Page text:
After putting together his fast-convert camper van, Eusterholz set out in August and spent 18 days climbing his way north and back. The direct roundtrip from Hannover, to Samsø, to the North Cape and back ate up a 6,666 kilometers (4,142 miles), according to VW's report, and Eusterholz pushed the total to 7,544 km (4,688 miles) with a few detours and side trips.
EV camping usually inspires a discussion centered around disadvantages, like limited range and frequent charging stops, but Eusterholz took the opposite approach and focused in on the upsides, stressing how an electric drive can actually enrich the experience of van touring.
"You slow down, drive in a more conscious way and, at the end of the day, are actually more rested when you reach your destination," he said, adding that being in a camper van means you can enjoy a more relaxing break at charging stops.
Not all of the 95 charging stops were filled with afternoon tea or power naps, though. At one point, Eusterholz rolled into the only charging station in the greater area, mere kilometers left on the range display. Out of order. He had luck in finding a friendly town doctor who allowed him to charge up at his office, but it was a close call. He also dealt with excessively high prices and slow charge-only zones through certain stretches along the way.
We suppose Eusterholz's optimism applies to running clean out of battery power, too. At least you have a place to spend the night (or weekend).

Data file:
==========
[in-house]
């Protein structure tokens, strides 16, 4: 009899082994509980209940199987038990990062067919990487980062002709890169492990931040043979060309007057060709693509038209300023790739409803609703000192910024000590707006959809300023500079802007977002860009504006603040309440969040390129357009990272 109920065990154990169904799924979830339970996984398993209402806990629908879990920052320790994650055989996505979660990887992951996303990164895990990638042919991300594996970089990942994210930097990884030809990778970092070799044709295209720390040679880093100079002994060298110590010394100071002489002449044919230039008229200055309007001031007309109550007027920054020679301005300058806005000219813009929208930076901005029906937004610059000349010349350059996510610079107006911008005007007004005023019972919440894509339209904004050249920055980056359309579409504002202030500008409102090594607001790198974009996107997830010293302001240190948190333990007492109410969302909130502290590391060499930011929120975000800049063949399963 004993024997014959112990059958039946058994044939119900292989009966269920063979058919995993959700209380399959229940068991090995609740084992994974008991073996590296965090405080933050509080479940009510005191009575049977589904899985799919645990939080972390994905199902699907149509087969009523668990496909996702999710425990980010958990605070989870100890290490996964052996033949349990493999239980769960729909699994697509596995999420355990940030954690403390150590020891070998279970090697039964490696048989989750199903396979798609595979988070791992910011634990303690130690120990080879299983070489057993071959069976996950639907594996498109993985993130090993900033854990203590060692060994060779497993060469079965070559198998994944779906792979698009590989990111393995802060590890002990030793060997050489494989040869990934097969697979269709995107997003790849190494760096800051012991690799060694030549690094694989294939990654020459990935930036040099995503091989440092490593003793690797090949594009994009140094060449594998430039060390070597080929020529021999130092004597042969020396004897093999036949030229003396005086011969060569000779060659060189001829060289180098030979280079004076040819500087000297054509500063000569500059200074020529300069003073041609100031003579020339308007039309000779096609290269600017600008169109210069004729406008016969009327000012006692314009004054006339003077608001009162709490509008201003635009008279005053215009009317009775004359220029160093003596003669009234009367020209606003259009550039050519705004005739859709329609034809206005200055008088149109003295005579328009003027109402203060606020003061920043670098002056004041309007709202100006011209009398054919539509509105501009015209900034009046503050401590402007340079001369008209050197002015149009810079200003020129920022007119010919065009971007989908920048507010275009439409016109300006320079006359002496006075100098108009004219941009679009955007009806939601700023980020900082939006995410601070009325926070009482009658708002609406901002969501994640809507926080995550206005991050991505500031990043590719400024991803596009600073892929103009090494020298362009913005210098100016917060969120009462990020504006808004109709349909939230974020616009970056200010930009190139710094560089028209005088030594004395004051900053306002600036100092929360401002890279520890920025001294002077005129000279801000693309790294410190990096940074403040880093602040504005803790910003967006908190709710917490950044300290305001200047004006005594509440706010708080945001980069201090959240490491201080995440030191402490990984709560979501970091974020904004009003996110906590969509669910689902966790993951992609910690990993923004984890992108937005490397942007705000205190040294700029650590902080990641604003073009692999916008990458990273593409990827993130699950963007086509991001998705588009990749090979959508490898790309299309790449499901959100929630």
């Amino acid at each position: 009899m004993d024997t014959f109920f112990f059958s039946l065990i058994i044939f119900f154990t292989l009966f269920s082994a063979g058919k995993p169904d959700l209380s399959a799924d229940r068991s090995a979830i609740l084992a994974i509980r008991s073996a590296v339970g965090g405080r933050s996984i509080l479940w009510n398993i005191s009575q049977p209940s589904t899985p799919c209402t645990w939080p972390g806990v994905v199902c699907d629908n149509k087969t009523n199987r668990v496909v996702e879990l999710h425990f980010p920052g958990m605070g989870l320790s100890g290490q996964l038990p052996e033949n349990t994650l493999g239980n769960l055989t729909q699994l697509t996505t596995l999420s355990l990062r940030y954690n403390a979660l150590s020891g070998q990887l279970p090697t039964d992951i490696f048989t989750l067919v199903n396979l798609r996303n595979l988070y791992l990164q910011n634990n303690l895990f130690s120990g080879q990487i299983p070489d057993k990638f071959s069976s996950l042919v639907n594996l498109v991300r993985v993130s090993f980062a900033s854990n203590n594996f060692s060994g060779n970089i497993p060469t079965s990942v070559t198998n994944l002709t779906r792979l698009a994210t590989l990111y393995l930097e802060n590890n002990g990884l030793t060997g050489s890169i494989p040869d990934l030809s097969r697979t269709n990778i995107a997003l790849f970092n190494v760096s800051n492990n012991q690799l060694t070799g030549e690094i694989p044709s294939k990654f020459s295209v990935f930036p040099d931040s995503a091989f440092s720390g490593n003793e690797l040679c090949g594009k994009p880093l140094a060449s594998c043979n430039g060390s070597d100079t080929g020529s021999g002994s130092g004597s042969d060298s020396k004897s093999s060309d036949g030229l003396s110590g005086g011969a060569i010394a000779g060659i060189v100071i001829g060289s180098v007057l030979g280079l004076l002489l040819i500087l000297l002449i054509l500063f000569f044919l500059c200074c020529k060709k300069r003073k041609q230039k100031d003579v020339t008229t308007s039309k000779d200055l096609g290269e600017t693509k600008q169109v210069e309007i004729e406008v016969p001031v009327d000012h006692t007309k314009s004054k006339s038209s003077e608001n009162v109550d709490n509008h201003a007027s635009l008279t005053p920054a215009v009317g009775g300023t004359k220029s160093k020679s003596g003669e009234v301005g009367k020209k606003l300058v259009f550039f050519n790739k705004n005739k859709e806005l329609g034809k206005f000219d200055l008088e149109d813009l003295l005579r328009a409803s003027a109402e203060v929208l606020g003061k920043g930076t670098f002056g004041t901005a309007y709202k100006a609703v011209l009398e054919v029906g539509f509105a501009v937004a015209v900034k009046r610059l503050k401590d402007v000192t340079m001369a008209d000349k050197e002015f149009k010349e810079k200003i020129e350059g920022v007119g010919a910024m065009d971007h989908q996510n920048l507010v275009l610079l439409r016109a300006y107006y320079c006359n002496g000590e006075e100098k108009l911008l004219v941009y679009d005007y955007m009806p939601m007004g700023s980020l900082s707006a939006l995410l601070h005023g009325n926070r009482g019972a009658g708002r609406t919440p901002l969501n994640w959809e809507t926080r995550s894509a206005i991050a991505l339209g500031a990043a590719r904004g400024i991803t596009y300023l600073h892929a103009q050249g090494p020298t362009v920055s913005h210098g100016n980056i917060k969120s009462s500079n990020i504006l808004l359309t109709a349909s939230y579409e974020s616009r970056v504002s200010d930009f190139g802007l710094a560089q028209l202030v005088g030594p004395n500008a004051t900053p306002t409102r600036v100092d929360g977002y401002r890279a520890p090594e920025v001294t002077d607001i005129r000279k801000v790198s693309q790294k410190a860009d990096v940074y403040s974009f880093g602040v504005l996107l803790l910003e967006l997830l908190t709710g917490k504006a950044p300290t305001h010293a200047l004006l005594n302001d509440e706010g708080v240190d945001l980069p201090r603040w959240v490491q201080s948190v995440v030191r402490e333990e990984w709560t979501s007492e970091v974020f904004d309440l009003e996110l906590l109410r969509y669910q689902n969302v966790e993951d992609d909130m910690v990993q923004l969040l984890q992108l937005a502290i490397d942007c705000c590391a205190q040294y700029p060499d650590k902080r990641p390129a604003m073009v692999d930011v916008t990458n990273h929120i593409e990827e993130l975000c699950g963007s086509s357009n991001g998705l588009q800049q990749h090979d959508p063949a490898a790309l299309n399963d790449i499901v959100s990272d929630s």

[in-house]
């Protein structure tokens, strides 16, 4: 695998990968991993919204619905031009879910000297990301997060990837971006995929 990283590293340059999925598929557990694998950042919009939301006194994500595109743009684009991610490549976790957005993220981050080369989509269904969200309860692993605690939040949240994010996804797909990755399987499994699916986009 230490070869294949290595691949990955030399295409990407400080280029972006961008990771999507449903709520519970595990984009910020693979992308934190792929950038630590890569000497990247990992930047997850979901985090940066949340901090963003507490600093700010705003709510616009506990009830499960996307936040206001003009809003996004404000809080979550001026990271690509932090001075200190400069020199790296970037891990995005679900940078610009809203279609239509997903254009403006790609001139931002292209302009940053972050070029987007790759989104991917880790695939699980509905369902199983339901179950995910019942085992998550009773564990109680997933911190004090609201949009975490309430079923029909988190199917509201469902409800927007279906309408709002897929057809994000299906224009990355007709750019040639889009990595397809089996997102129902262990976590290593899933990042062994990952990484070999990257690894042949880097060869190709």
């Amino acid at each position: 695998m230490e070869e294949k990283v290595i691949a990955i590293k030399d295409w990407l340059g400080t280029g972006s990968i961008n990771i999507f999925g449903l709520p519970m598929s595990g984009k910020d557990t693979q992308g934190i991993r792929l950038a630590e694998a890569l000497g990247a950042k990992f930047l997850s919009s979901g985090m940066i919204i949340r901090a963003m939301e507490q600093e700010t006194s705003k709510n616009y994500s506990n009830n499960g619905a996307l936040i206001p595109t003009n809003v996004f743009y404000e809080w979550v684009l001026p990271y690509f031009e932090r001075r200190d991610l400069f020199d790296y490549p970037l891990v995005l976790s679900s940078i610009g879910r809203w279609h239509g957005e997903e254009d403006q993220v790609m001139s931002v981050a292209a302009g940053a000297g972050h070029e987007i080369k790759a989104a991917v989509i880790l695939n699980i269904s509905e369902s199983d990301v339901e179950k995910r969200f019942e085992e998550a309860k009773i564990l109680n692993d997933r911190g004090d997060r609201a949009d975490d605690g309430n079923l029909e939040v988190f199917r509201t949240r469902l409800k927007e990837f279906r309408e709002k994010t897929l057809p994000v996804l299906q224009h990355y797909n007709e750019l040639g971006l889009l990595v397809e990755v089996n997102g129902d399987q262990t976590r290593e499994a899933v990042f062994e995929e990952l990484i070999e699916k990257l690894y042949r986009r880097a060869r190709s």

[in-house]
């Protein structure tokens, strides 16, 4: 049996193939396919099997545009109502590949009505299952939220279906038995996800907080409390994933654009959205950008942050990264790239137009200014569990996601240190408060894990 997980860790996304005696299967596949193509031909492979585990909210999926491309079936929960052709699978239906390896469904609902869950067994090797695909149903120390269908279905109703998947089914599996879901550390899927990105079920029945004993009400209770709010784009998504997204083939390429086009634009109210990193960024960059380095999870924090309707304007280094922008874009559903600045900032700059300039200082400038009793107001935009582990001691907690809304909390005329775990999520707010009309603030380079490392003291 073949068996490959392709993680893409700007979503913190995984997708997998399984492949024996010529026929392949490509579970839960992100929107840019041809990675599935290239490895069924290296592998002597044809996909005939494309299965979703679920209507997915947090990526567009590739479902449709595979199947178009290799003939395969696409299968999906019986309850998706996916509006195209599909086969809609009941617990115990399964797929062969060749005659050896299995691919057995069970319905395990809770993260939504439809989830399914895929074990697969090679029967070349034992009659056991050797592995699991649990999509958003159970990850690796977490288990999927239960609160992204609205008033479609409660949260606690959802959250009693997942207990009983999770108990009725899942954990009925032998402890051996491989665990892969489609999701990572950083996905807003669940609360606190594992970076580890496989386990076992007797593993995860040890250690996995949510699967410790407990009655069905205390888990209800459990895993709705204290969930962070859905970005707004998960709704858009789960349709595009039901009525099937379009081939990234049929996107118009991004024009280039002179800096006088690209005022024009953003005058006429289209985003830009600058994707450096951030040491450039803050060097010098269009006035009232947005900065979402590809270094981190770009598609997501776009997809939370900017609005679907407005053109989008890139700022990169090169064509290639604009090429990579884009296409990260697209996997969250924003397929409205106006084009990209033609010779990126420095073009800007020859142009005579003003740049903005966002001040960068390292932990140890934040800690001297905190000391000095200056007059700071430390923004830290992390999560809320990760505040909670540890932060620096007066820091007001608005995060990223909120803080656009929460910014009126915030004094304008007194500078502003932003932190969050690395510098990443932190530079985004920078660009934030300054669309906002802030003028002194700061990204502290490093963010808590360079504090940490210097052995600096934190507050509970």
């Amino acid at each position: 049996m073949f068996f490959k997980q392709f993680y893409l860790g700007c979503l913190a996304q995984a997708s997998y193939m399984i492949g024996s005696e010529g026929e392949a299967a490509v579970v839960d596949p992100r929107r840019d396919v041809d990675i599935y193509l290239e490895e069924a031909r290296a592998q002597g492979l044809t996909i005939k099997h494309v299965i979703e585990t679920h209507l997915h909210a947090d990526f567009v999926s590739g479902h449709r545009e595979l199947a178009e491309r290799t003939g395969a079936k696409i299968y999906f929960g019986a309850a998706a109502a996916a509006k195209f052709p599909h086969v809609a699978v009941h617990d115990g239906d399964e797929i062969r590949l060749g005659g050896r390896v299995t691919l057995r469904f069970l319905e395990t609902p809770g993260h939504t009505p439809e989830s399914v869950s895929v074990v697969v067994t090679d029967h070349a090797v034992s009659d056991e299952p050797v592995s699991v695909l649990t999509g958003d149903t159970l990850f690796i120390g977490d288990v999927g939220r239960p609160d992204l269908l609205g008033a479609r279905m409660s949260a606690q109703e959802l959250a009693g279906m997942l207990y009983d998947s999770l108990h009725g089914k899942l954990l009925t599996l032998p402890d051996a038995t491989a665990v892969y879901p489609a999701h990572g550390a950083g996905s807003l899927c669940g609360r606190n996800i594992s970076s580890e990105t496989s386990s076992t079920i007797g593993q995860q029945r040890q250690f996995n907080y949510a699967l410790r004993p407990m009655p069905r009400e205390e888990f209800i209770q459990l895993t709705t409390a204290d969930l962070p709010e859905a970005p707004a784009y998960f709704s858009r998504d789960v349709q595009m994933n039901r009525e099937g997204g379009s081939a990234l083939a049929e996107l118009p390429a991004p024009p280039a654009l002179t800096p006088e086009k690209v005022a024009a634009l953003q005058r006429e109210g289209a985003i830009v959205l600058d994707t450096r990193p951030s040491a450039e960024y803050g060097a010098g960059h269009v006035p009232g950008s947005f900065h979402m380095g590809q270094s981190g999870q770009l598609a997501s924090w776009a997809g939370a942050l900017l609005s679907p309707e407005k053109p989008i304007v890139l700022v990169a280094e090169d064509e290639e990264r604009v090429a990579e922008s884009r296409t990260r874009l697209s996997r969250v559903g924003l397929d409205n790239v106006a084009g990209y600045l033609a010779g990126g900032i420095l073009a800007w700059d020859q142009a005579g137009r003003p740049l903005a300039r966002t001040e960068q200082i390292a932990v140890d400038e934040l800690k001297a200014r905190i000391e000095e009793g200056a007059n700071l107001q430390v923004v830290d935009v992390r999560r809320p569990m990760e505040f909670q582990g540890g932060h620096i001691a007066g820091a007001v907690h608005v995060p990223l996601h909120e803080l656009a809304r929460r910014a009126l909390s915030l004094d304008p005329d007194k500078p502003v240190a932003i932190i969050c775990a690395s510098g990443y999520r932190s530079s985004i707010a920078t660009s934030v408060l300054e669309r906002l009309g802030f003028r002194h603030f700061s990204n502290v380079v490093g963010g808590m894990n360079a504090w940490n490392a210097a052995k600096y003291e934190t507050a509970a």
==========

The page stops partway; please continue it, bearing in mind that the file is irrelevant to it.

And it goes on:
Eusterholz made it all the way to the North Cape and managed to meander off on a side trip up Norway's famed Trollstigen, a steep but gorgeous ribbon of snaking, switchbacking mountain road. According to Volkswagen, Eusterholz started at the bottom with 100 km (62 miles) on the remaining range dial, depleted it down to 50 km (80 miles) by the top of the climb, but was then able to charge all the way back to 90 km (56 miles) through regenerative braking on the way back down.
Eusterholz was quick to confirm he would do the trip all over again. "In a flash, any time."
Souls hardy enough to follow in Eusterholz's kilometer-packed EV-touring footsteps will likely remain few and far between, and we don't see Volkswagen building an e-Grand California until it has a more mass marketable electric van with extra range. But with vehicles like the ID. Buzz on the way, and self-powered camping trailers and chassis moving toward reality, it should only be a matter of time before EV camping starts growing.
The Mercedes EQV van seems itching for a camper conversion, as does the electric version of the wildly popular Fiat Ducato. Assuming no delays, the first Tesla Cybertrucks and Rivian R1Ts will hit the market around this time next year. From there, it should fast become an interesting time for EV camping.
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Now I'm imagining how cool it would be if every state and national park in the US had a lot full of chargers so people could arrive, take in the sights, and move on all tanked up.